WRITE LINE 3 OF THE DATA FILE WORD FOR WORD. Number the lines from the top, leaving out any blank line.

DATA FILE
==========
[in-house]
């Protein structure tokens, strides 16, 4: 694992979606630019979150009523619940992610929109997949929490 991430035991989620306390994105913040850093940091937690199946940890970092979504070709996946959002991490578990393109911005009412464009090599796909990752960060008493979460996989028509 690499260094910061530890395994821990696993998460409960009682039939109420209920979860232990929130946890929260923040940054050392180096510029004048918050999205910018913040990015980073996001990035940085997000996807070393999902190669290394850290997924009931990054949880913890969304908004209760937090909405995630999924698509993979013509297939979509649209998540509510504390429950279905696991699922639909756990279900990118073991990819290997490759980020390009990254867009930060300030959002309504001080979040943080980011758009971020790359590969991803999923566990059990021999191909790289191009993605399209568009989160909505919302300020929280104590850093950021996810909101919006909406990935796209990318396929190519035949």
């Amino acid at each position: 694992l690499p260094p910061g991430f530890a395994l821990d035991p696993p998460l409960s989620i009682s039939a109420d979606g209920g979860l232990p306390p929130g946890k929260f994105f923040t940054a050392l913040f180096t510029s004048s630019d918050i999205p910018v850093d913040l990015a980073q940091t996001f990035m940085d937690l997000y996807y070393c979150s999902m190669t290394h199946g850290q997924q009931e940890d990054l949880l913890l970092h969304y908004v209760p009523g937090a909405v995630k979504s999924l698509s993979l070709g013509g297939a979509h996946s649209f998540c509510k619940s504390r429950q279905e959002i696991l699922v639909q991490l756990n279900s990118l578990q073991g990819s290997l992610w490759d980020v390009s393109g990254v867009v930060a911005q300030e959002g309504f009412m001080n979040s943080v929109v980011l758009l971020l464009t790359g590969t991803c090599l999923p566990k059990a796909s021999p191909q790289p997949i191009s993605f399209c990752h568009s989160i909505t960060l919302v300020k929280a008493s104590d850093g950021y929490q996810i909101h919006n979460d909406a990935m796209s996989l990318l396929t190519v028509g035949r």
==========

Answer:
């Amino acid at each position: 694992l690499p260094p910061g991430f530890a395994l821990d035991p696993p998460l409960s989620i009682s039939a109420d979606g209920g979860l232990p306390p929130g946890k929260f994105f923040t940054a050392l913040f180096t510029s004048s630019d918050i999205p910018v850093d913040l990015a980073q940091t996001f990035m940085d937690l997000y996807y070393c979150s999902m190669t290394h199946g850290q997924q009931e940890d990054l949880l913890l970092h969304y908004v209760p009523g937090a909405v995630k979504s999924l698509s993979l070709g013509g297939a979509h996946s649209f998540c509510k619940s504390r429950q279905e959002i696991l699922v639909q991490l756990n279900s990118l578990q073991g990819s290997l992610w490759d980020v390009s393109g990254v867009v930060a911005q300030e959002g309504f009412m001080n979040s943080v929109v980011l758009l971020l464009t790359g590969t991803c090599l999923p566990k059990a796909s021999p191909q790289p997949i191009s993605f399209c990752h568009s989160i909505t960060l919302v300020k929280a008493s104590d850093g950021y929490q996810i909101h919006n979460d909406a990935m796209s996989l990318l396929t190519v028509g035949r």